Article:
Get my phone, the end is near
Not the Mayan calendar’s prophecy about life-as-we-know-it ceasing to exist on Dec. 21, 2012—most Mexican archeology experts have agreed that the 1,300-year-old stone tablet said to predict destruction merely marks the end of a cycle in the Mayan calendar.
No, I’m talking about the intellectual apocalypse from which Mayan priests, with their prayerful chants and incense, cannot save us. I speak, of course, of the slow and painful self-destruction that will surely result from our perverse relationship with our cellphones. I’m not using the word “our” as a rhetorical device so I can make pious judgments. I’m open and honest about the sad fact that an iPhone is my constant companion—the first “face” I gaze at in the morning and the last “voice” I hear at night—and I’m starting to think that, one way or another, smartphones are going to lead us all to a premature end.
As soon as I heard that the National Transportation Safety Board (NTSB) called for a nationwide ban on distracting portable electronic devices, I began to wonder: Now who could ever oppose keeping innocents from getting run over by a driver who was busy texting a friend? But we’re so far past traffic accidents being the worse or most prevalent smartphone-related peril we face, you have to question if it would really make any difference in the long run.
Our everyday lives have been so astronomically enriched by the development of cellphones and web-enabled smartphones that it’s nearly impossible to quantify how much better off we are even with their terrible distractions. Mobile applications on phones make our lives more productive, uplift the poor in countries all over the world, and connect countless parents, via text messaging, to children who wouldn’t want to be caught dead talking on the phone with mom in front of teen peers—so hallelujah for that.
But this good thing is quickly becoming too much so. Just months after the National Center for Education Statistics released its devastating portrait of a nation where less than one-third of public schoolchildren have proficiency in geography, the subject covering basic map-reading skills and knowledge about the Earth’s surface, a college professor lamented to me that his recent teacher graduates were convinced that such knowledge was unnecessary because GPS systems and Google Earth programs are easily accessible on smartphones.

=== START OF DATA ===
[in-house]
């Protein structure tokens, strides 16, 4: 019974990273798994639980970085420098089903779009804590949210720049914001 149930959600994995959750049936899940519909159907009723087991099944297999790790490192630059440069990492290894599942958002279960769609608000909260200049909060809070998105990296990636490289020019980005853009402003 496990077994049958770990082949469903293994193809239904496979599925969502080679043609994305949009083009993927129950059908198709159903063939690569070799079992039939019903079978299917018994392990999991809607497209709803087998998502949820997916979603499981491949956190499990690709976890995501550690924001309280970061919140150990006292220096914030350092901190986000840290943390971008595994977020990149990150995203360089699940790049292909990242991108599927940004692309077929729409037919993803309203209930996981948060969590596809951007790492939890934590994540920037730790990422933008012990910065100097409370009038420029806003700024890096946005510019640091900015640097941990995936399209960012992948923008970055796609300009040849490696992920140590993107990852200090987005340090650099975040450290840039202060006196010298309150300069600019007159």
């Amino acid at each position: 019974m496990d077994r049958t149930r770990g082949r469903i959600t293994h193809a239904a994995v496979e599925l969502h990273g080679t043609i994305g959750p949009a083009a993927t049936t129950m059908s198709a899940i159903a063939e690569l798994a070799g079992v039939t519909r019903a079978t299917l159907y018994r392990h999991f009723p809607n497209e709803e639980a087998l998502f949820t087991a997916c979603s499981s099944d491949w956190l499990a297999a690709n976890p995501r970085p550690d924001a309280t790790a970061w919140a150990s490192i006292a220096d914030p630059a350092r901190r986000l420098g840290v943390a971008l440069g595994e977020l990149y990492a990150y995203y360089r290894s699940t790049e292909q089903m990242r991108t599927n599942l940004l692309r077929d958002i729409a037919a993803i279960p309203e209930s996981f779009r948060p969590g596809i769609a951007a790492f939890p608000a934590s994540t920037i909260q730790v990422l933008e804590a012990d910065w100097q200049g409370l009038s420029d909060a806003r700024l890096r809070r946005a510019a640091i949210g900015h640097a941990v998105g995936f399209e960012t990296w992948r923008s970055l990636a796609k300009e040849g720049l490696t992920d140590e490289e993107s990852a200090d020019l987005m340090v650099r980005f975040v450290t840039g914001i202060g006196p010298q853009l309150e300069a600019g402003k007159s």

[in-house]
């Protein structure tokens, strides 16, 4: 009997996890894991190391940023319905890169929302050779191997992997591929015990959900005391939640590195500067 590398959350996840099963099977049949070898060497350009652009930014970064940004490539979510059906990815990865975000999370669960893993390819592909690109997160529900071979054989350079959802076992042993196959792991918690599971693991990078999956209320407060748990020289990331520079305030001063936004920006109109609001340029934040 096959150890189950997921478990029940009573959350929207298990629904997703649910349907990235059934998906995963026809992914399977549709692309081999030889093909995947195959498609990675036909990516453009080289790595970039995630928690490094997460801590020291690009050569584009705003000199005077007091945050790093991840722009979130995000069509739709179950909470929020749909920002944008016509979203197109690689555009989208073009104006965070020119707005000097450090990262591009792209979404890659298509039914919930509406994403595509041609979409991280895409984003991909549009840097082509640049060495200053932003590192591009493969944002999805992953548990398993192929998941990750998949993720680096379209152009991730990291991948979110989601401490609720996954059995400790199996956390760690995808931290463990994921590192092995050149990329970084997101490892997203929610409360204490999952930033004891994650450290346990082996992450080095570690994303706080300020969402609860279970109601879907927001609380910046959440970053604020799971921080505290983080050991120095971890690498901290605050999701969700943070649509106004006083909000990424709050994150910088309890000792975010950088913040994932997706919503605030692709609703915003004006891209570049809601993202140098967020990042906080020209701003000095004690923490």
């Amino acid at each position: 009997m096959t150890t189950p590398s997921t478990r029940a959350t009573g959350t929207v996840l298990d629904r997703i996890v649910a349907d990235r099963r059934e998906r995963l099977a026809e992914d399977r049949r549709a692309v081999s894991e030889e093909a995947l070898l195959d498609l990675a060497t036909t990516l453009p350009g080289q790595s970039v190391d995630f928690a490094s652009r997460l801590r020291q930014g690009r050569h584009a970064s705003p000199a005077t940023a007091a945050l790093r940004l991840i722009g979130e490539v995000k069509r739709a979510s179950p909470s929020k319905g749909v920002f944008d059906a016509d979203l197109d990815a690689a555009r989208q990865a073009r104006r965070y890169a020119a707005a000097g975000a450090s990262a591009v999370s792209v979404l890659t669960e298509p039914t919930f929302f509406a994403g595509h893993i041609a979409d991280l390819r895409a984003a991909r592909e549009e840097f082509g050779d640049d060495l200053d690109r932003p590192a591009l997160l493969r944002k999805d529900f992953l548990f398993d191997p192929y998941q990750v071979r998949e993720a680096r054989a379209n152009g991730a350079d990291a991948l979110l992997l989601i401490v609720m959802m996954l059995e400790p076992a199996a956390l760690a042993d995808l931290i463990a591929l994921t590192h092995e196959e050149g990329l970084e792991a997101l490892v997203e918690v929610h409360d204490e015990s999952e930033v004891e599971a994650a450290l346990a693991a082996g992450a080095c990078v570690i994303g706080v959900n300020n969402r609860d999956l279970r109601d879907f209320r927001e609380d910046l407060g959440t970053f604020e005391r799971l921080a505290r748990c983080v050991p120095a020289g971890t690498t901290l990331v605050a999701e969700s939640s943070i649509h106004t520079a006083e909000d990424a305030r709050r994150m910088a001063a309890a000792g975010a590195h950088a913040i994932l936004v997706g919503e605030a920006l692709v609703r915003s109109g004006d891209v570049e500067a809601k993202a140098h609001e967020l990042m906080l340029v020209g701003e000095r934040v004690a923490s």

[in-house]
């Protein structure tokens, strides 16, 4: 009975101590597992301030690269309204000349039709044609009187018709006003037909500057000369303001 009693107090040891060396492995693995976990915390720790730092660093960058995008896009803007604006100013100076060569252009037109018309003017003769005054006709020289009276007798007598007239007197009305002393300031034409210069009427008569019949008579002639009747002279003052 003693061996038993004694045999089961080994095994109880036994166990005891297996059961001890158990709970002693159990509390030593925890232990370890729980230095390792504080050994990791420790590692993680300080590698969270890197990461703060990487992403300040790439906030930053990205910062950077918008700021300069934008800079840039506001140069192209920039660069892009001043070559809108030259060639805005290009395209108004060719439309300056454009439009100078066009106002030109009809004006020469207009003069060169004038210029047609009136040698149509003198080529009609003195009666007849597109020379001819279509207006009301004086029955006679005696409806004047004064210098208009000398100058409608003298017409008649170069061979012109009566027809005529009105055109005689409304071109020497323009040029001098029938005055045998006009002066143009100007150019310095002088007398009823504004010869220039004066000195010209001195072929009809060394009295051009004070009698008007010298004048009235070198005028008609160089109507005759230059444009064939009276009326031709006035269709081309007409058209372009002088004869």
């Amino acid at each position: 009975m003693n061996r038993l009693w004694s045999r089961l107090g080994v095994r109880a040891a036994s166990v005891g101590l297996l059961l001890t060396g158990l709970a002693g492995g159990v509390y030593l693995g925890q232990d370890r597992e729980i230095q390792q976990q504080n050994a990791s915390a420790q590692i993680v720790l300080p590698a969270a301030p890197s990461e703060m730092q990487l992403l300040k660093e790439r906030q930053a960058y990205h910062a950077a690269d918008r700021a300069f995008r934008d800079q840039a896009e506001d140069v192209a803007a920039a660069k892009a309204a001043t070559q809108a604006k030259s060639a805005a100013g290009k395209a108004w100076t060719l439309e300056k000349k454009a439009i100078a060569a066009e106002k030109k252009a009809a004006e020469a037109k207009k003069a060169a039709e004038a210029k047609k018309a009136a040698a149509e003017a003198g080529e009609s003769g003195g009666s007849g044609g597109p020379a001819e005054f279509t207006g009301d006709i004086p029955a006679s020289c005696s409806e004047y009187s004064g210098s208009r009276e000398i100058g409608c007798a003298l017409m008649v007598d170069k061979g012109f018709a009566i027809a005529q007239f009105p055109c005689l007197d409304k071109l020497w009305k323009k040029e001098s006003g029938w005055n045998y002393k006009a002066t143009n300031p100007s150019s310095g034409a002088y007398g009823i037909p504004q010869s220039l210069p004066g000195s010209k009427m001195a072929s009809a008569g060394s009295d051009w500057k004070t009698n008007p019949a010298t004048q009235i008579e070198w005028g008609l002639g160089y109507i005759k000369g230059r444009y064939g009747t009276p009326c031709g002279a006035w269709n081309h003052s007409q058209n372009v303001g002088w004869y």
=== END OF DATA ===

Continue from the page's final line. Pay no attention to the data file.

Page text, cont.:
(If this doesn’t foretell the end of civilization, I don’t know what does.)
In my mind, these recent college grads are the same young people a University of Rhode Island study found to be sleep-deprived, anxious and depressed because their phones kept them awake at night with a steady and irresistible barrage of emails, texts and phone calls. But even they are not nearly as addicted—or irresponsible—as surgeons, anesthesiologists, and nurses who text, talk, check their Facebook profiles and monitor eBay bids on their phones during surgery.
As a New York Times report recently spotlighted, “distracted doctoring” is a new hot topic in hospitals across the country. Peer-reviewed research has revealed that about half of 439 technicians surveyed who had assisted in cardiopulmonary bypass surgery admitted to having made personal phone calls or texted while a patient was under the knife.
The NTSB, and countless local authorities that have already tried outlawing phoning and texting while walking, biking and driving, may mean well. But people’s obsession with their productivity tools has far exceeded government’s limited influence and capacity. We just can’t help ourselves!
With the world’s collected wisdom available at our fingertips and the possibility of a quick virtual hug from a loved one awaiting in the inbox, it’s becoming unthinkable to waste that bit of time at a stoplight, during a break in a major surgical procedure, or in between dreams.
Friends, there is no doubt that we are going to multitask, socialize, shop, inform and generally entertain ourselves to death—if not from a traffic fatality then from the strain of processing torrents of unlimited stimuli every waking moment of the day. At least boredom won’t intrude upon our last breaths.
To paraphrase the rock group R.E.M., it’s the end of the world as we know it—and we feel fine.
Esther Cepeda is a columnist for the Washington Post Writers Group. Her email address is firstname.lastname@example.org.